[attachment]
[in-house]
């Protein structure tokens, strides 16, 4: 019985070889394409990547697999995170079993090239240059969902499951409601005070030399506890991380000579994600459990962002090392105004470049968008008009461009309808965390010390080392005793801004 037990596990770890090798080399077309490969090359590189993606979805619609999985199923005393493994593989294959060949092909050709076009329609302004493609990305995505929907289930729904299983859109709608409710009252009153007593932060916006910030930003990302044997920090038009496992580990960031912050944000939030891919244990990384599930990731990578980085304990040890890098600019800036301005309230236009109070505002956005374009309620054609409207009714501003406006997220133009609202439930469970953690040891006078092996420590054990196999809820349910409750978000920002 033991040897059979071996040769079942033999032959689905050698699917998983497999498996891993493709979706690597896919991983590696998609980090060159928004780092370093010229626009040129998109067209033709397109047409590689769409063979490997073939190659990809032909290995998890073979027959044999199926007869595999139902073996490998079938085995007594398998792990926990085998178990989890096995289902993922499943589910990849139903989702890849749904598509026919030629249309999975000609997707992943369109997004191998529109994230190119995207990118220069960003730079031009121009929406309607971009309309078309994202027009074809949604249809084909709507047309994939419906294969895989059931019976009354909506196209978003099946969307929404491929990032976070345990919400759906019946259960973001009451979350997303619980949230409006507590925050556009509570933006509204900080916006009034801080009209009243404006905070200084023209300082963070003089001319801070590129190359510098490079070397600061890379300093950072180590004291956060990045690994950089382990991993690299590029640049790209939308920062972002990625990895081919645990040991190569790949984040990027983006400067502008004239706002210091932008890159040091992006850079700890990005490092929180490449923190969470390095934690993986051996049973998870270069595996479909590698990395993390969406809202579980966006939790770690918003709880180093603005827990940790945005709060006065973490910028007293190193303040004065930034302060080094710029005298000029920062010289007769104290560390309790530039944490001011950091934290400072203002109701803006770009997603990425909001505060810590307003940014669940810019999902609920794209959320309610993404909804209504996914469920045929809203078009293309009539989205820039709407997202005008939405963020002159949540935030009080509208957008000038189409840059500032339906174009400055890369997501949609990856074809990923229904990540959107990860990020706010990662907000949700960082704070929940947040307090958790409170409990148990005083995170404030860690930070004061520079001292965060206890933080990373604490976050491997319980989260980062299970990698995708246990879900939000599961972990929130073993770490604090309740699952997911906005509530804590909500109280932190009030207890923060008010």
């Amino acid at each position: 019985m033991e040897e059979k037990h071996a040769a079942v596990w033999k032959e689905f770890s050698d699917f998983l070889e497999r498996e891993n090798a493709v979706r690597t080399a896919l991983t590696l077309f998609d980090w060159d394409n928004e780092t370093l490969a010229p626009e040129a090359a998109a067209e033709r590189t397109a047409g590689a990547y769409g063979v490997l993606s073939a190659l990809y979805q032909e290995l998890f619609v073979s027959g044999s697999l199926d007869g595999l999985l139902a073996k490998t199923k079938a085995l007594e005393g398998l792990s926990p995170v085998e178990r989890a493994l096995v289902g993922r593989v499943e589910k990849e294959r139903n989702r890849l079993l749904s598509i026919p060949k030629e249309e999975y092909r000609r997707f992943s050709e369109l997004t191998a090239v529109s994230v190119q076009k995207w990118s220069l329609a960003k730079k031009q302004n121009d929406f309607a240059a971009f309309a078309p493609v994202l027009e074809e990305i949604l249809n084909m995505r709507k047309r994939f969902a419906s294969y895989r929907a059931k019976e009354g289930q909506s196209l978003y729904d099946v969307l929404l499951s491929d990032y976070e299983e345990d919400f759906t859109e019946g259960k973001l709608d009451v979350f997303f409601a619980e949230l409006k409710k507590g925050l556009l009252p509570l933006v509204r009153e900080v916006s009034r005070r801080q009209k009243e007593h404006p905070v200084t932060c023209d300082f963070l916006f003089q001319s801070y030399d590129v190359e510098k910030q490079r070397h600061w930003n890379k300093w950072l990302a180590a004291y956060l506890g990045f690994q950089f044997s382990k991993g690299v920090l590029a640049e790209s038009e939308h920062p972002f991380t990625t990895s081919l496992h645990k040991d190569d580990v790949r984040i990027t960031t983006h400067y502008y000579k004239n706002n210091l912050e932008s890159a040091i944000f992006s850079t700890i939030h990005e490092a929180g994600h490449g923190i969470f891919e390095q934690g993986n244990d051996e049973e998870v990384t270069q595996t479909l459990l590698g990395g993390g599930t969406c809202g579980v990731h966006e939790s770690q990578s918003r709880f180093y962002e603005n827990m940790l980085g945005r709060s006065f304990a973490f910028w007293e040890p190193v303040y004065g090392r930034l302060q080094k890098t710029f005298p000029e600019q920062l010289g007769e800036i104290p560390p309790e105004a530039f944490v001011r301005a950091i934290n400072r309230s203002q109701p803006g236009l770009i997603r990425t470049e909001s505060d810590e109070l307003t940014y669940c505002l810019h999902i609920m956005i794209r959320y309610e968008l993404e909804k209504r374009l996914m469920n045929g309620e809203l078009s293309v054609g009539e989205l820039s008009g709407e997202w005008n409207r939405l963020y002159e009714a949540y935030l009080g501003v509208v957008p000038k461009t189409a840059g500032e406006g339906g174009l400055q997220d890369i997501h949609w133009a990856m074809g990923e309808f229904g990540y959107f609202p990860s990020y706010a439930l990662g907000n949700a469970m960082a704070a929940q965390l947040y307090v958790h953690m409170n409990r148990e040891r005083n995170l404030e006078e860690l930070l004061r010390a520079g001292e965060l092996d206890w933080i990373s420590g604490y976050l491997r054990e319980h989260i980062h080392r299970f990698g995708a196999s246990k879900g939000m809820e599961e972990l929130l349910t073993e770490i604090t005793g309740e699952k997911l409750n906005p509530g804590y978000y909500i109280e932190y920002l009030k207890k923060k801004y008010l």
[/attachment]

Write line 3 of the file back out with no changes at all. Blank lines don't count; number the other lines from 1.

């Amino acid at each position: 019985m033991e040897e059979k037990h071996a040769a079942v596990w033999k032959e689905f770890s050698d699917f998983l070889e497999r498996e891993n090798a493709v979706r690597t080399a896919l991983t590696l077309f998609d980090w060159d394409n928004e780092t370093l490969a010229p626009e040129a090359a998109a067209e033709r590189t397109a047409g590689a990547y769409g063979v490997l993606s073939a190659l990809y979805q032909e290995l998890f619609v073979s027959g044999s697999l199926d007869g595999l999985l139902a073996k490998t199923k079938a085995l007594e005393g398998l792990s926990p995170v085998e178990r989890a493994l096995v289902g993922r593989v499943e589910k990849e294959r139903n989702r890849l079993l749904s598509i026919p060949k030629e249309e999975y092909r000609r997707f992943s050709e369109l997004t191998a090239v529109s994230v190119q076009k995207w990118s220069l329609a960003k730079k031009q302004n121009d929406f309607a240059a971009f309309a078309p493609v994202l027009e074809e990305i949604l249809n084909m995505r709507k047309r994939f969902a419906s294969y895989r929907a059931k019976e009354g289930q909506s196209l978003y729904d099946v969307l929404l499951s491929d990032y976070e299983e345990d919400f759906t859109e019946g259960k973001l709608d009451v979350f997303f409601a619980e949230l409006k409710k507590g925050l556009l009252p509570l933006v509204r009153e900080v916006s009034r005070r801080q009209k009243e007593h404006p905070v200084t932060c023209d300082f963070l916006f003089q001319s801070y030399d590129v190359e510098k910030q490079r070397h600061w930003n890379k300093w950072l990302a180590a004291y956060l506890g990045f690994q950089f044997s382990k991993g690299v920090l590029a640049e790209s038009e939308h920062p972002f991380t990625t990895s081919l496992h645990k040991d190569d580990v790949r984040i990027t960031t983006h400067y502008y000579k004239n706002n210091l912050e932008s890159a040091i944000f992006s850079t700890i939030h990005e490092a929180g994600h490449g923190i969470f891919e390095q934690g993986n244990d051996e049973e998870v990384t270069q595996t479909l459990l590698g990395g993390g599930t969406c809202g579980v990731h966006e939790s770690q990578s918003r709880f180093y962002e603005n827990m940790l980085g945005r709060s006065f304990a973490f910028w007293e040890p190193v303040y004065g090392r930034l302060q080094k890098t710029f005298p000029e600019q920062l010289g007769e800036i104290p560390p309790e105004a530039f944490v001011r301005a950091i934290n400072r309230s203002q109701p803006g236009l770009i997603r990425t470049e909001s505060d810590e109070l307003t940014y669940c505002l810019h999902i609920m956005i794209r959320y309610e968008l993404e909804k209504r374009l996914m469920n045929g309620e809203l078009s293309v054609g009539e989205l820039s008009g709407e997202w005008n409207r939405l963020y002159e009714a949540y935030l009080g501003v509208v957008p000038k461009t189409a840059g500032e406006g339906g174009l400055q997220d890369i997501h949609w133009a990856m074809g990923e309808f229904g990540y959107f609202p990860s990020y706010a439930l990662g907000n949700a469970m960082a704070a929940q965390l947040y307090v958790h953690m409170n409990r148990e040891r005083n995170l404030e006078e860690l930070l004061r010390a520079g001292e965060l092996d206890w933080i990373s420590g604490y976050l491997r054990e319980h989260i980062h080392r299970f990698g995708a196999s246990k879900g939000m809820e599961e972990l929130l349910t073993e770490i604090t005793g309740e699952k997911l409750n906005p509530g804590y978000y909500i109280e932190y920002l009030k207890k923060k801004y008010l």